In this respect, before explaining at least one embodiment of the invention in detail, it is to be understood that the invention is not limited in its application to the details of construction and to the arrangements of the components set forth in the following description or illustrated in the drawings. The invention is capable of other embodiments and of being practiced and carried out in various ways. Also, it is to be understood that the phraseology and terminology employed herein are for the purpose of descriptions and should not be regarded as limiting.
As such, those skilled in the art will appreciate that the conception, upon which this disclosure is based, may readily be utilized as a basis for the designing of other structures, methods and systems for carrying out the several purposes of the present invention. It is important, therefore, that the claims be regarded as including such equivalent constructions insofar as they do not depart from the spirit and scope of the present invention.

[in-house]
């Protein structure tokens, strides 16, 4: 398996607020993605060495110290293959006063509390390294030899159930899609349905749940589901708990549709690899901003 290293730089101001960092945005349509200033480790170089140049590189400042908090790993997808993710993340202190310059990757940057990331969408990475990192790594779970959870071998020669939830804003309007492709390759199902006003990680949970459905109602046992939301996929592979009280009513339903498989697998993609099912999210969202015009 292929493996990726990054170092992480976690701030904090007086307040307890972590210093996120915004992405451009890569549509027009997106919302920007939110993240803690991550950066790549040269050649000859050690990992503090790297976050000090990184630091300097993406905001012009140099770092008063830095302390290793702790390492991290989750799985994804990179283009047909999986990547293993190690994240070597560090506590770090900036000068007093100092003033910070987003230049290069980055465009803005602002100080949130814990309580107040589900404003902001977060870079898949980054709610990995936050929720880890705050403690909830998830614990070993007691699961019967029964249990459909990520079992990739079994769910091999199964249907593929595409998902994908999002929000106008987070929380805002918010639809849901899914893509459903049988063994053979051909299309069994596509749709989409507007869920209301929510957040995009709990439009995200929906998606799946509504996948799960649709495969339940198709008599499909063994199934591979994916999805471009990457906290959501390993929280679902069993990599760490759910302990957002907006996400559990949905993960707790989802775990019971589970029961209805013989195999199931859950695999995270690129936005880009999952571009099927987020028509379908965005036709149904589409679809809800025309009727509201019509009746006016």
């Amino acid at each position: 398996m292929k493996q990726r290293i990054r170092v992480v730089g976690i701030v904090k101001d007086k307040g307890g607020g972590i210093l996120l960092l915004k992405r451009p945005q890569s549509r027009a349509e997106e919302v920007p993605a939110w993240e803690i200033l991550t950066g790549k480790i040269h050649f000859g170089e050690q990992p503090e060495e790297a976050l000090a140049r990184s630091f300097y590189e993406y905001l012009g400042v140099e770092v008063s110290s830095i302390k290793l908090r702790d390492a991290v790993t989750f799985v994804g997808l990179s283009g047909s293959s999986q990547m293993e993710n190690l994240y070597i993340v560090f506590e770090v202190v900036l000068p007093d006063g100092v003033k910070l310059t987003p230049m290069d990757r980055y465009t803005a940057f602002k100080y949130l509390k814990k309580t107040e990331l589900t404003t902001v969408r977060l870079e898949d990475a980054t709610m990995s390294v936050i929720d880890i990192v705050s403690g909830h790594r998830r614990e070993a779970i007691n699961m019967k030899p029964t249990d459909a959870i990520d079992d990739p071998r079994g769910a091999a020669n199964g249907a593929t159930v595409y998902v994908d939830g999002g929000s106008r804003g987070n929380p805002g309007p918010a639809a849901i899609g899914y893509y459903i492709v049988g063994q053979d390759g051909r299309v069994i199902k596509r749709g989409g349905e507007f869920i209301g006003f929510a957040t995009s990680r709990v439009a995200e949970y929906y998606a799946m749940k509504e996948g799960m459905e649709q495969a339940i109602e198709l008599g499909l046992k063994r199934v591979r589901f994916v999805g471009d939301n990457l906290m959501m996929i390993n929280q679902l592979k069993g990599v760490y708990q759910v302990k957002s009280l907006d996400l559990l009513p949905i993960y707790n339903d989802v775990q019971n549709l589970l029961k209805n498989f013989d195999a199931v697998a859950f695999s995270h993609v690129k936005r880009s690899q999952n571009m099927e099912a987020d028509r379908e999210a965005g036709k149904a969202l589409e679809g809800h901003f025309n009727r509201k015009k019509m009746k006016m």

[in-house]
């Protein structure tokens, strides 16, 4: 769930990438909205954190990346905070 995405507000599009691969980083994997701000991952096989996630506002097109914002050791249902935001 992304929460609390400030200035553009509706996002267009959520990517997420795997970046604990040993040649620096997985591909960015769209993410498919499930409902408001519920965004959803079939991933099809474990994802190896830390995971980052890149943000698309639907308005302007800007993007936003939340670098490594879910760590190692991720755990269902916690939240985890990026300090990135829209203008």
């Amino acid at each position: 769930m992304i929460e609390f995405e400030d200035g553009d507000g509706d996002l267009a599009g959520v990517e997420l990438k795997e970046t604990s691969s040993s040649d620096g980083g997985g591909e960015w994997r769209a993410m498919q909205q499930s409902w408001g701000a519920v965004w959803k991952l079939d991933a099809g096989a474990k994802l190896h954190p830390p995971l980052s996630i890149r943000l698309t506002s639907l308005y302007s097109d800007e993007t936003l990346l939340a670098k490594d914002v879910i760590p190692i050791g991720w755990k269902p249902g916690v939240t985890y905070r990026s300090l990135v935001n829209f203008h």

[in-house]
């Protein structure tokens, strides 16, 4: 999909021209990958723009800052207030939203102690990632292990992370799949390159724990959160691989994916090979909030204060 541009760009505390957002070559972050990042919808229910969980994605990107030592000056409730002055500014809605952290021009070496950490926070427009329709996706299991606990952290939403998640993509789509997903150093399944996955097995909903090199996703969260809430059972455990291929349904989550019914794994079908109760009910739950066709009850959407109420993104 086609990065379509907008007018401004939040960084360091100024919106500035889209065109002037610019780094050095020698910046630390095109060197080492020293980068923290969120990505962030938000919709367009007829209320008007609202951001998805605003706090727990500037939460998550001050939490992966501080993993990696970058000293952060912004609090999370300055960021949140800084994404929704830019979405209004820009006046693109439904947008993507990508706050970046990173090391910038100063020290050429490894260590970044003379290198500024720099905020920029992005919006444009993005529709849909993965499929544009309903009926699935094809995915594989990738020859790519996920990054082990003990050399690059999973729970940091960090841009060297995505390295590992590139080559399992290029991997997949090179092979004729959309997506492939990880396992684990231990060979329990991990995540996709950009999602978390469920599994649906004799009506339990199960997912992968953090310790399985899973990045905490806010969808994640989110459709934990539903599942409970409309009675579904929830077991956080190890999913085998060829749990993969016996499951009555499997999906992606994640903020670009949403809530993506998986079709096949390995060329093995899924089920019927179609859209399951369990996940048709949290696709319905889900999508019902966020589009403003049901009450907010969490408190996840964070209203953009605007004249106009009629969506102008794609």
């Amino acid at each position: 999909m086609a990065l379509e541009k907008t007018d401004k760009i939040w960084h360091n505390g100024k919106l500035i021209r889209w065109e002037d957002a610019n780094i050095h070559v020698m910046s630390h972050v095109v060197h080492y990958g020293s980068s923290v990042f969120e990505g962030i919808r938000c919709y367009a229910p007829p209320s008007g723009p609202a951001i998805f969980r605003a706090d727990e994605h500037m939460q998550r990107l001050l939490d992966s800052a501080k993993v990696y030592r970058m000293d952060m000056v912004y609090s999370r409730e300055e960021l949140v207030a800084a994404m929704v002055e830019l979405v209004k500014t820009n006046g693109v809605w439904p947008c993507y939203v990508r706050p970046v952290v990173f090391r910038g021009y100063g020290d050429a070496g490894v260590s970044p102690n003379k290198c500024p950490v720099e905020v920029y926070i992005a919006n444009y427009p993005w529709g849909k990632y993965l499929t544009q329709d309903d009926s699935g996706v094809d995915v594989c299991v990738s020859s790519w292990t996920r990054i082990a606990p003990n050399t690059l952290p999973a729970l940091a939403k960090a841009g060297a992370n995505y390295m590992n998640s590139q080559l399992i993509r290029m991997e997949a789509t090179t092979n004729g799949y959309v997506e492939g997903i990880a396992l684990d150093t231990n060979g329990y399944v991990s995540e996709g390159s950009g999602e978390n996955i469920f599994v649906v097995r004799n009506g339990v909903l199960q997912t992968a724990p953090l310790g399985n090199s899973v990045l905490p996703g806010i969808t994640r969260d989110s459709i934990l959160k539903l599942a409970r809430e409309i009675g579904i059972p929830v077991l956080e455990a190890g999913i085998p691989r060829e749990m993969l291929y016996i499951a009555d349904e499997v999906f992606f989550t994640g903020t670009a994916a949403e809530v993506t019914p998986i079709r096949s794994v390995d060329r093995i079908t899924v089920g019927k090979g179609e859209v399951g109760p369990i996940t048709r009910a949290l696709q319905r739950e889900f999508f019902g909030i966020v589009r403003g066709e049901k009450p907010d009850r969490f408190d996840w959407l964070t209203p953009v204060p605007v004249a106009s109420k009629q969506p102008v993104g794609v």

It is therefore an object of the present invention to provide a new and improved baby bottle holding system which has all of the advantages of the prior art holders for baby bottles and other objects of known designs and configurations and none of the disadvantages.
It is another object of the present invention to provide a new and improved baby bottle holding system which may be easily and efficiently manufactured and marketed.
It is further object of the present invention to provide a new and improved baby bottle holding system which is of durable and reliable constructions.
An even further object of the present invention is to provide a new and improved baby bottle holding system which is susceptible of a low cost of manufacture with regard to both materials and labor, and which accordingly is then susceptible of low prices of sale to the consuming public, thereby making such baby bottle holding system economically available to the buying public.
Lastly, it is an object of the present invention to provide a new and improved baby bottle holding system including a baby bottle support for removably receiving a baby bottle in a position in proximity to a child for drinking. An upper member is located above the baby bottle support allowing a child to drink from the supported baby bottle. The upper member has adjustment components under the control of a child care provider. The adjustment components function to position the upper member in a predetermined position as a function of the size and position of the child. An intermediate adjustment assembly between the baby bottle support and the upper member are under the control of the child and the child care provider to vary the position of the baby bottle with respect to the upper member.